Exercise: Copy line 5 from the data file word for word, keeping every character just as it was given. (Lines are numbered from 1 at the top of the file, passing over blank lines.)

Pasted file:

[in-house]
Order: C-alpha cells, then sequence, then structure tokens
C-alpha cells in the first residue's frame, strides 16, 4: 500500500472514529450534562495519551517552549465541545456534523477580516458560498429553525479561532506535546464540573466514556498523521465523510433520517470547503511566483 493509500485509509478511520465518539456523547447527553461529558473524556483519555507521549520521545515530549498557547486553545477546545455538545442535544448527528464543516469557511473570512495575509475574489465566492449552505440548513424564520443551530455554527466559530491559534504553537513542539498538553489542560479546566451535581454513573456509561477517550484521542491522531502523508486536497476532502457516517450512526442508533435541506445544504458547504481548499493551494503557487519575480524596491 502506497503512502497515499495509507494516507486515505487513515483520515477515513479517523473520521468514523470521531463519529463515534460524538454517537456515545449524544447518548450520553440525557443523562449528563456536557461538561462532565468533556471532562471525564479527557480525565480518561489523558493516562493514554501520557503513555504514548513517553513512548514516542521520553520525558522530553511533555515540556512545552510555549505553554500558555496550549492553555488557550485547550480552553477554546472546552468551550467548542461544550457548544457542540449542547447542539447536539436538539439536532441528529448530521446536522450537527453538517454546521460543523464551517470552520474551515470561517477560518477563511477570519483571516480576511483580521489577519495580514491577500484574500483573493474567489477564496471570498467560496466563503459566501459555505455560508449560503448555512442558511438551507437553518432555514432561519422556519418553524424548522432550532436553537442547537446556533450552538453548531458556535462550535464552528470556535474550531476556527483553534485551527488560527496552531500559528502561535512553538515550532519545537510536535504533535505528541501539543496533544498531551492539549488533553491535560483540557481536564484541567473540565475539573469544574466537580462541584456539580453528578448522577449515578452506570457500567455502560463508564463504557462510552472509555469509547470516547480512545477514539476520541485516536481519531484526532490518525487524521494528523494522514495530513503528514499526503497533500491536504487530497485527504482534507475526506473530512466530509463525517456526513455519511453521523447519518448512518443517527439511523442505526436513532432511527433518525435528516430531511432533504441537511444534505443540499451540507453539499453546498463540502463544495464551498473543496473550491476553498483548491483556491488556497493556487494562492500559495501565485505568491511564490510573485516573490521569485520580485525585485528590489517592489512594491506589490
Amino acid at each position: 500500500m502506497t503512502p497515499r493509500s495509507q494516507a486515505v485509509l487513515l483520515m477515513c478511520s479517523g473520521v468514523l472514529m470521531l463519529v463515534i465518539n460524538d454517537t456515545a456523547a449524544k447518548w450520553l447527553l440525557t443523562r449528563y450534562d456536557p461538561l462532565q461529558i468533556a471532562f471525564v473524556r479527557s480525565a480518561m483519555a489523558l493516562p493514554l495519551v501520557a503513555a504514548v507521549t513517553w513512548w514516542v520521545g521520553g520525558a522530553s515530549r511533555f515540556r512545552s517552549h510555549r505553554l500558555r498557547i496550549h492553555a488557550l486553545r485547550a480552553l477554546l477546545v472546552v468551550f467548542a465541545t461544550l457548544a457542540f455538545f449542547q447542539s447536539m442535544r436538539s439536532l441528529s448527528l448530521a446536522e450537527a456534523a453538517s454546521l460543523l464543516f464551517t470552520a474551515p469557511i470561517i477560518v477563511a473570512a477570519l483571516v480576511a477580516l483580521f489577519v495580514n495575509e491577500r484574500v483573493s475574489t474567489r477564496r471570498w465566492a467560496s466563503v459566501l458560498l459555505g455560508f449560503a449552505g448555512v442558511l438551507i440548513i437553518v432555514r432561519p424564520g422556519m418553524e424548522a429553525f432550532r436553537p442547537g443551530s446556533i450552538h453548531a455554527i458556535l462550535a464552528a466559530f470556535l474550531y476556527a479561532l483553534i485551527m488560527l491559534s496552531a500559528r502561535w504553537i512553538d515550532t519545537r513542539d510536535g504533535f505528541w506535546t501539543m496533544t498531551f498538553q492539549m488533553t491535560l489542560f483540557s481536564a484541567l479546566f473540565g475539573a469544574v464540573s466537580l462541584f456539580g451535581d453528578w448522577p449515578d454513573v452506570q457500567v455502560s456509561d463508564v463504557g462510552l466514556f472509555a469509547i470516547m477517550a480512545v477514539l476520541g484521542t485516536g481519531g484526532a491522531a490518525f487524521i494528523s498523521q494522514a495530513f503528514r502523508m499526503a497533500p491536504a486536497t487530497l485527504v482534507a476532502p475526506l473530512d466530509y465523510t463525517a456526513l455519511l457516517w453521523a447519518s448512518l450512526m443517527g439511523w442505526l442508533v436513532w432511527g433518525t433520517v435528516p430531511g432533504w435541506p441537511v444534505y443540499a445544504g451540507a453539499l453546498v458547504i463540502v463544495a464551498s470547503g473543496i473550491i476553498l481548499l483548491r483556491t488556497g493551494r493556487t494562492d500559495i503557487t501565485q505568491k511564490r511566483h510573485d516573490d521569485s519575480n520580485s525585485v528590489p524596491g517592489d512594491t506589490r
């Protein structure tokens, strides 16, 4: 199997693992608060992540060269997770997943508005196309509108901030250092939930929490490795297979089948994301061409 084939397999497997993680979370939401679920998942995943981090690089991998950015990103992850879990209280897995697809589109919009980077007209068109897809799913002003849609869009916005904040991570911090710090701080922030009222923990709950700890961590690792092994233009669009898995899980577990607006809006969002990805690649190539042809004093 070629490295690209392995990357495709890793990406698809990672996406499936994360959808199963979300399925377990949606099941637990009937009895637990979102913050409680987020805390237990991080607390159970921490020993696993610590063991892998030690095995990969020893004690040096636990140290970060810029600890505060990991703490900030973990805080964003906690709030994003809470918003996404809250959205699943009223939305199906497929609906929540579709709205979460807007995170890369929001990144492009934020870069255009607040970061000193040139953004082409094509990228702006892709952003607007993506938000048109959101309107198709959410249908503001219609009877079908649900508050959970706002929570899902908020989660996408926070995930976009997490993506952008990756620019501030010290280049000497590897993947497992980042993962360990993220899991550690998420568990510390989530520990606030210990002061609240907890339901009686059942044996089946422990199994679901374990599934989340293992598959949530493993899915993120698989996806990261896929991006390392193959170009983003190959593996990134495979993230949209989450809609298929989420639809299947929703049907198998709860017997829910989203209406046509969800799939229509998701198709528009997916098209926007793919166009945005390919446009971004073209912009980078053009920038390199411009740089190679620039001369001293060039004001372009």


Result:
């Protein structure tokens, strides 16, 4: 199997693992608060992540060269997770997943508005196309509108901030250092939930929490490795297979089948994301061409 084939397999497997993680979370939401679920998942995943981090690089991998950015990103992850879990209280897995697809589109919009980077007209068109897809799913002003849609869009916005904040991570911090710090701080922030009222923990709950700890961590690792092994233009669009898995899980577990607006809006969002990805690649190539042809004093 070629490295690209392995990357495709890793990406698809990672996406499936994360959808199963979300399925377990949606099941637990009937009895637990979102913050409680987020805390237990991080607390159970921490020993696993610590063991892998030690095995990969020893004690040096636990140290970060810029600890505060990991703490900030973990805080964003906690709030994003809470918003996404809250959205699943009223939305199906497929609906929540579709709205979460807007995170890369929001990144492009934020870069255009607040970061000193040139953004082409094509990228702006892709952003607007993506938000048109959101309107198709959410249908503001219609009877079908649900508050959970706002929570899902908020989660996408926070995930976009997490993506952008990756620019501030010290280049000497590897993947497992980042993962360990993220899991550690998420568990510390989530520990606030210990002061609240907890339901009686059942044996089946422990199994679901374990599934989340293992598959949530493993899915993120698989996806990261896929991006390392193959170009983003190959593996990134495979993230949209989450809609298929989420639809299947929703049907198998709860017997829910989203209406046509969800799939229509998701198709528009997916098209926007793919166009945005390919446009971004073209912009980078053009920038390199411009740089190679620039001369001293060039004001372009």